Policing should be done at a local or even an individual and family level and integrated towards developing a Community Watch System. On similar lines, of the Kobon System, we should set-up small Police Boxes in every Ward / Block (Tehsils)/ Village (Gram Panchayat) consisting of a simple office (without a lock-up) and manned round-the-clock by say, six to ten officers working in shifts. These Police Officers shall not wield the great Indian lathi, or any weapons. However they should be well-versed in smart hand-combat (remember the valiant heroes of the recent Ladakh Indo-China Conflict) disarming techniques and negotiation skills. They should be super cool, smooth operators. These are separate from the regular Police Stations in the locality where sit the Officers with the lathis, guns, the weaponry and the firepower. A certain number of Police Boxes may be under the control of a regular Police Station in the area, which should be a visible reminder of Police presence. The Officers posted at the Police Box should serve a period of at least five years in the Box so that they get familiar with the neighbourhood.

It is the job of the Officers in the Police Box to know what’s happening in their area of control-with a public order controlling perspective, keep a record of people coming in and leaving as often as a couple of times a year; events and activities happening; be informed on the old, the disabled and those suffering from transmittable diseases; besides convicted and released criminals. They also promote safety measures and advise people on ‘target hardening’ – making it harder for an offender to access means of committing a crime. With modern surveillance systems it should be easy for a Police Station at the local level, and the Higher Officers sitting at the various Headquarters, to keep track of citizens in an unobtrusive manner.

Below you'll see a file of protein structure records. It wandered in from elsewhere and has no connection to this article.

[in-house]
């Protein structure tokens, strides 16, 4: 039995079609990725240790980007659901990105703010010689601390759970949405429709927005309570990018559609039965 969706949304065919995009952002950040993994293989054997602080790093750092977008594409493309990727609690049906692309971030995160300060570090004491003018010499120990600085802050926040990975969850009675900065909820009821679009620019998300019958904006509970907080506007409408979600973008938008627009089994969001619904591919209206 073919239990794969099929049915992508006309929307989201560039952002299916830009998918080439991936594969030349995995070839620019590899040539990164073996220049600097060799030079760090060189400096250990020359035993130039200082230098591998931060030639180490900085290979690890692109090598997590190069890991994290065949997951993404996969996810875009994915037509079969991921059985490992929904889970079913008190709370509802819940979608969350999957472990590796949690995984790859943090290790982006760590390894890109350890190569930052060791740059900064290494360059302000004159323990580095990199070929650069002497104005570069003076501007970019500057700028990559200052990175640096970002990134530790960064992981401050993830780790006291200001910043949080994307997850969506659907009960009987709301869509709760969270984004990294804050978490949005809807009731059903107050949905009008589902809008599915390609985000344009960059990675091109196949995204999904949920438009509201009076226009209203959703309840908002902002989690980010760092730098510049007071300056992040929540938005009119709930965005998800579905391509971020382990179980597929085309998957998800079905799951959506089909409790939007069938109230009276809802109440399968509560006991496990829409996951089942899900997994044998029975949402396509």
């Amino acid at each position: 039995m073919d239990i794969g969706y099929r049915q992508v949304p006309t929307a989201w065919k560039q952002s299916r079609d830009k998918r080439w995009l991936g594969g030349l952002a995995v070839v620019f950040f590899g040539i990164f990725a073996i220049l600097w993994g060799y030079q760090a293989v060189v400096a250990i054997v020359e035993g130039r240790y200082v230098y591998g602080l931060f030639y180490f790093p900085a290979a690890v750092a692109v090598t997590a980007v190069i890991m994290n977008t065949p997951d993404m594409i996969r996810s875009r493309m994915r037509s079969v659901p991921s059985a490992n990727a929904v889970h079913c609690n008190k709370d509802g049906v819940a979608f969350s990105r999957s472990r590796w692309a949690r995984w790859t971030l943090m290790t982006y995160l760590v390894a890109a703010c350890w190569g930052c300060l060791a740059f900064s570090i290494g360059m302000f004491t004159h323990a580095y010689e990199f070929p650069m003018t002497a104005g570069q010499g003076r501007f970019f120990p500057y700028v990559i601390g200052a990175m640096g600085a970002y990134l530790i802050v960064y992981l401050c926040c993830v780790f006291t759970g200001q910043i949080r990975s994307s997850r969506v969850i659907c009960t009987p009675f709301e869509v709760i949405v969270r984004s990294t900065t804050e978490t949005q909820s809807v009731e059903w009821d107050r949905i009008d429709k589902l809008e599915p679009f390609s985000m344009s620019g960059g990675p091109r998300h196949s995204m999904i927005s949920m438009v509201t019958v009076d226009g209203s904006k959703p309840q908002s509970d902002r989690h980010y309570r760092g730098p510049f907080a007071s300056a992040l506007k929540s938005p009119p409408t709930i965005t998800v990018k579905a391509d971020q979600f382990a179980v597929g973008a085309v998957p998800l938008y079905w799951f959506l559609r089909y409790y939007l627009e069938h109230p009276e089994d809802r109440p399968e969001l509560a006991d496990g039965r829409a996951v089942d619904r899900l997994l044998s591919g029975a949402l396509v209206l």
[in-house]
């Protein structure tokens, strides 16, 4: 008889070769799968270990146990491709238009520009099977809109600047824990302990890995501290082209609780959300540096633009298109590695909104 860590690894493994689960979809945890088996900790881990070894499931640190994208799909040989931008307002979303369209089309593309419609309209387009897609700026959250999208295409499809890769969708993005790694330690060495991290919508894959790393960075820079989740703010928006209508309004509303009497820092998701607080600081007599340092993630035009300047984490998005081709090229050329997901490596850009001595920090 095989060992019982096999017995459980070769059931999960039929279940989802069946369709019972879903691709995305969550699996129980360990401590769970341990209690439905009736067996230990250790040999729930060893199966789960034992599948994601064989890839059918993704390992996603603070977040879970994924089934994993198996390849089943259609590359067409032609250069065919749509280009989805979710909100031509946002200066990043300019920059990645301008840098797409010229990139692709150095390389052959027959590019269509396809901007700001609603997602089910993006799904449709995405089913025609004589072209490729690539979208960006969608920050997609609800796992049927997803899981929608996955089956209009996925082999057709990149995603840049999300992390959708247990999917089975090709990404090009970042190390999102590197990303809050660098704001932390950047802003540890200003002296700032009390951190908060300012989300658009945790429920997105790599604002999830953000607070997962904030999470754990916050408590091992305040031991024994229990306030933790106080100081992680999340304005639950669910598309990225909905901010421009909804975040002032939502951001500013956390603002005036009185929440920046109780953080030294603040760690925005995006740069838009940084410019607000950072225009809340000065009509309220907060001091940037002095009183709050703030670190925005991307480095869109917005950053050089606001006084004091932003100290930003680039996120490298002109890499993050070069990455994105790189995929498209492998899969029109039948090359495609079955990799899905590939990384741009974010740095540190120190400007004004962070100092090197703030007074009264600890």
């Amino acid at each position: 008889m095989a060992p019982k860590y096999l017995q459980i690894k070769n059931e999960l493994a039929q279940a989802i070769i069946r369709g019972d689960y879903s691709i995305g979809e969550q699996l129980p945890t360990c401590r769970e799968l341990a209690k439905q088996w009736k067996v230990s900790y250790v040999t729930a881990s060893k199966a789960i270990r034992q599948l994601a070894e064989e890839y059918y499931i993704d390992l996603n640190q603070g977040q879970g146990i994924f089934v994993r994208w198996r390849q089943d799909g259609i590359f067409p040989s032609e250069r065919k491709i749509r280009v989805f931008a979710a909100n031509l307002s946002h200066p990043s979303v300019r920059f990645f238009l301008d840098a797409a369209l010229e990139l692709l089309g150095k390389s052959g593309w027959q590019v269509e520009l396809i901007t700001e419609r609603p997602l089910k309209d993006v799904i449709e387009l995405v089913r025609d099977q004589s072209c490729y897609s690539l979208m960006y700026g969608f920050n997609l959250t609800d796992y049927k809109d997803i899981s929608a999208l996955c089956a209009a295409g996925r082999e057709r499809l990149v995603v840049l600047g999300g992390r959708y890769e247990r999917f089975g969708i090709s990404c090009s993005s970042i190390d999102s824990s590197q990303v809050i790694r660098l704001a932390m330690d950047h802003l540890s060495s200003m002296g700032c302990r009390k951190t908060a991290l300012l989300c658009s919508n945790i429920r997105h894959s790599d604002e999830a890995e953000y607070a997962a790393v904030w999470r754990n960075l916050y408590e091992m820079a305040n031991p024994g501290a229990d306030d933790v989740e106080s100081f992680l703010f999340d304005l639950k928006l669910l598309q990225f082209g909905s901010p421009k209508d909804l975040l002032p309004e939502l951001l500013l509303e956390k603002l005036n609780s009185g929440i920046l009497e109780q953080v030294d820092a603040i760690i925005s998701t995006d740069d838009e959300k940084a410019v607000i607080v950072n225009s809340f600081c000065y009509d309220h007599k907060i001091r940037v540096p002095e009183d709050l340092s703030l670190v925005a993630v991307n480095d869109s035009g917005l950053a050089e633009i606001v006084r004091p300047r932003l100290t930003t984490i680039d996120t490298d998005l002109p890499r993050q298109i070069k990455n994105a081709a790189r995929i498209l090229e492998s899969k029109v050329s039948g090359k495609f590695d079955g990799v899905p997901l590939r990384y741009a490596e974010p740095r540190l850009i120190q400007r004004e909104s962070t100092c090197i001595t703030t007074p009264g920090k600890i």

The Police Boxes act as a first level of continuous surveillance and monitoring means, keeping the Police Station updated on any changes and reporting crime and calling for action to be taken. In the event of a crime or an unrest, they quickly move to the scene only after informing the Police Station of the locality, should back-up be required, to calmly take stock of the situation and investigate. They should be assisted by Detective(s) – specialised in investigation and reading of crime signs – who is either placed at every Police Box or shared among a few Police Boxes in the area. The Detectives recruited should be specially trained in close collaboration with the Police and deployed in the Police Stations and Police Boxes across the Country. Almost all criminals in India get away and beat the system due to ‘lack of sufficient evidence’. This hole should be plugged.